Greens tend to be dirty so clean them easily in a sink full of water, just agitate every so often. The dirt will fall down to the bottom. Pat dry before cooking or salad spin dry if using raw to get off the excess water.

Chard is a lovely green, very much like Spinach. Chard, also called Green Chard or Swiss Chard, has green leaves with white stalks. Red Chard, pictured below, has green leaves with red stalks. The color adds antioxidants but they are all Chard, pronounced with a hard CH like choo choo. Rainbow chard pictured at the top has vibrantly colorful stems.

When my then 3 year old saw it he declared, "that sure is colorful lettuce, mommy!" He was right. You can use chard raw or cooked. It is mild so does not need to be cooked a long time like collard greens (Today we're just talking about more mild greens but I'll attack more bitter greens like collards, which are absolutely delicious when cooked low and slow!, another day.)

The stalks of chard can be used much like you'd use celery. They are perfect added to a stir-fry.

Sweet & Salty Chard Saute

1 bunch chard, washed, rolled and sliced into thin ribbons
.25lbs pancetta (optional but it adds a nice salty bite)
1 onion
1 clove garlic
1/4 cup raisins
1/4 cup chicken broth (or veggie or even water but we like chicken broth)
handful chopped almonds (lightly toasted if you like)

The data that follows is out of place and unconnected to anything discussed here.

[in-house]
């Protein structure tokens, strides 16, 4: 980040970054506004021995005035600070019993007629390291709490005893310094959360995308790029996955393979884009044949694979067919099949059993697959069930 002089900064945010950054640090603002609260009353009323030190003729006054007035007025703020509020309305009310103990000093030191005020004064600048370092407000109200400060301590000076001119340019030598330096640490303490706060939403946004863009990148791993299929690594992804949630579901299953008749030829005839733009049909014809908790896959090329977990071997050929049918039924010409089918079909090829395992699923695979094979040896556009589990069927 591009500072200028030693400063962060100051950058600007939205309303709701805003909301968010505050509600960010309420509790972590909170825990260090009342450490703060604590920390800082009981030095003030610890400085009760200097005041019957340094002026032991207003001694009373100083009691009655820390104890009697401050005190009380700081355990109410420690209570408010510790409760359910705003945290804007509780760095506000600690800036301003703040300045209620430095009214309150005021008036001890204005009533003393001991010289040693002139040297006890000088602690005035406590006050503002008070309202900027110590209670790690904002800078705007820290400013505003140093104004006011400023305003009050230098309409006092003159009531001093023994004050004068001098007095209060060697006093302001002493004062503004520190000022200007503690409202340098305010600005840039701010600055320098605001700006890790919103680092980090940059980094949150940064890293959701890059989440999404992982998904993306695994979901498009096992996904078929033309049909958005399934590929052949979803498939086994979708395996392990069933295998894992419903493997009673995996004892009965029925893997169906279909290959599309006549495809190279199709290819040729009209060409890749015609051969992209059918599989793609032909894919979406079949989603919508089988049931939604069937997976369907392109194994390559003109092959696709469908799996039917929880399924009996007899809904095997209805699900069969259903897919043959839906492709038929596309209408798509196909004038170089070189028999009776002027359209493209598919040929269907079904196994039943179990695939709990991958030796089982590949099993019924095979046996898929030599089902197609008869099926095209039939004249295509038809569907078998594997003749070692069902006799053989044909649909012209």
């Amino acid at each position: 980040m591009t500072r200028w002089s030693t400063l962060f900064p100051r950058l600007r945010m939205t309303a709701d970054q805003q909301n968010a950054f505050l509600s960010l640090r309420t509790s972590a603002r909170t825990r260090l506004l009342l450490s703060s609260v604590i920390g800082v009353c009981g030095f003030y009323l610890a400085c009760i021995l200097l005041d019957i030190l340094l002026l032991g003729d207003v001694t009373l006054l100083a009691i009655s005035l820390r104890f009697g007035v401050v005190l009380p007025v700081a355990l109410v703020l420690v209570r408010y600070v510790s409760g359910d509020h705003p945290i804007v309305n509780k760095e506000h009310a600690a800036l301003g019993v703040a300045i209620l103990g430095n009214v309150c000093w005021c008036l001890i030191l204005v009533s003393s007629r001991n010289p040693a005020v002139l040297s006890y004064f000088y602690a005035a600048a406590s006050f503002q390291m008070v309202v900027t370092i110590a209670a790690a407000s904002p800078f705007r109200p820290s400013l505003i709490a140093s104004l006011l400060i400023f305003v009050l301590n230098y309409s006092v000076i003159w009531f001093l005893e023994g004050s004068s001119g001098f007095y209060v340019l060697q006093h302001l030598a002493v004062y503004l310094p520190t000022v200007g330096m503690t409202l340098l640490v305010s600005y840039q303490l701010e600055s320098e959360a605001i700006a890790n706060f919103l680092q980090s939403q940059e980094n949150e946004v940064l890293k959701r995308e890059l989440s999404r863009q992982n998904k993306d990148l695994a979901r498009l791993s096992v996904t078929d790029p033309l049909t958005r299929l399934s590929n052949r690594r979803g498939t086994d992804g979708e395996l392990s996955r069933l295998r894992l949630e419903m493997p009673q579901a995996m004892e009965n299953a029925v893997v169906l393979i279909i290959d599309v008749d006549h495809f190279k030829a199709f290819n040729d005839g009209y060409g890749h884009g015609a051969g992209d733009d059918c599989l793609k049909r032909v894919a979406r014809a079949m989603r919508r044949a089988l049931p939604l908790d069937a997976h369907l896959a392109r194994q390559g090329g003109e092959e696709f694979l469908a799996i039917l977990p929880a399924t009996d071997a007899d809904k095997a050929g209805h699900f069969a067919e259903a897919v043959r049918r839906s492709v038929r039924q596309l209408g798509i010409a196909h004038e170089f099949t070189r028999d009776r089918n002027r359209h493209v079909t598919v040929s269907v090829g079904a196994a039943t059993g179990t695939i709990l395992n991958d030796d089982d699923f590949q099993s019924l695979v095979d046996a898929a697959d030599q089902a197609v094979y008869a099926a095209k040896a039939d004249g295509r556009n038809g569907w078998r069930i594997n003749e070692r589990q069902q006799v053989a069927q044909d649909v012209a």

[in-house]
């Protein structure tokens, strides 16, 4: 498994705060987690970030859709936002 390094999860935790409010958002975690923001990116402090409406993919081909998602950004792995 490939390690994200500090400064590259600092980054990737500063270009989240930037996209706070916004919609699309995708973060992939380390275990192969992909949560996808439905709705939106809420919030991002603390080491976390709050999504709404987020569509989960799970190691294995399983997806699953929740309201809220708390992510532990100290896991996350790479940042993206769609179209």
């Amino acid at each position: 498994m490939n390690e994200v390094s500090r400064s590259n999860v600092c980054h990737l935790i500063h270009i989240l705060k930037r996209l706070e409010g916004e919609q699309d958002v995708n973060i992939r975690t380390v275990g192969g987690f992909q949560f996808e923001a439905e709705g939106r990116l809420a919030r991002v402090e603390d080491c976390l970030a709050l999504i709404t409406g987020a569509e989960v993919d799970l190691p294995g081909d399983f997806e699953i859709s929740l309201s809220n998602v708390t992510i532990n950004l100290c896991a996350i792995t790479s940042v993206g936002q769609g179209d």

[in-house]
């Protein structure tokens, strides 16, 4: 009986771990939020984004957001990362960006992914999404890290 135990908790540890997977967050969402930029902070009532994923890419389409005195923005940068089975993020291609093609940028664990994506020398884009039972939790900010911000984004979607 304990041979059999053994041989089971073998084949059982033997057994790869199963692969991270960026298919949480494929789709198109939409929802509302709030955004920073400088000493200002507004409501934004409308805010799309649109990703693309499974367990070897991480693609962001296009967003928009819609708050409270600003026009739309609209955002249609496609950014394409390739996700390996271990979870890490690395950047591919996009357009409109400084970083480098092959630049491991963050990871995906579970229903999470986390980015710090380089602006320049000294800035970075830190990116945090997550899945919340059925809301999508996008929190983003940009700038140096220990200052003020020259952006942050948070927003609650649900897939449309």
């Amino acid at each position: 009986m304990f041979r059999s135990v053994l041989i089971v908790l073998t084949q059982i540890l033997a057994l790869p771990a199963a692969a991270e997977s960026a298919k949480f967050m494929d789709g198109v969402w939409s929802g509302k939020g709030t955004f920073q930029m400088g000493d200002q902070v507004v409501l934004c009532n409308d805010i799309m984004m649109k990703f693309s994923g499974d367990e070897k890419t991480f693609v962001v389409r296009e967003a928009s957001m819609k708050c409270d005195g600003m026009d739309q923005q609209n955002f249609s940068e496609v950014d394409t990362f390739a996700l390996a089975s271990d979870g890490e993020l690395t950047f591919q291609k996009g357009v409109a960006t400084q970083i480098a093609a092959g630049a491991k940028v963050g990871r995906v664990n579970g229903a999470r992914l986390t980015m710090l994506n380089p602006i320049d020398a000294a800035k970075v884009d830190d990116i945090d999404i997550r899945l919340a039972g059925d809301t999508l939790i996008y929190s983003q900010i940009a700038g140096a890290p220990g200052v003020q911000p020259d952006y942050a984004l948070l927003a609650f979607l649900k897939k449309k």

splash of apple cider vinegar

Saute the pancetta until crispy. Remove. Add the onions and saute until caramelized, add garlic. Add the chard, don't worry, it will cook down. Top with stock & raisins and cover. Cook on medium covered for 8 minutes turning every so often to mix it all up together. Uncover and cook a couple more minutes, continuing to turn in pan. Top with chopped almonds. My husband likes a splash of apple cider vinegar too.

Another fave with Chard is Syrian Swiss Chard with Chickpeas by Joan Nathan. We make that every Rosh Hashanah.

Kale is another mild green. It comes in Dino or Lacinato Kale which has a more prehistoric look as well as Curly varieties - both Red and Green. Kale is a good one to juice since it's not bitter or strong and even the kids will like it if you add an apple as that masks the veggie flavor.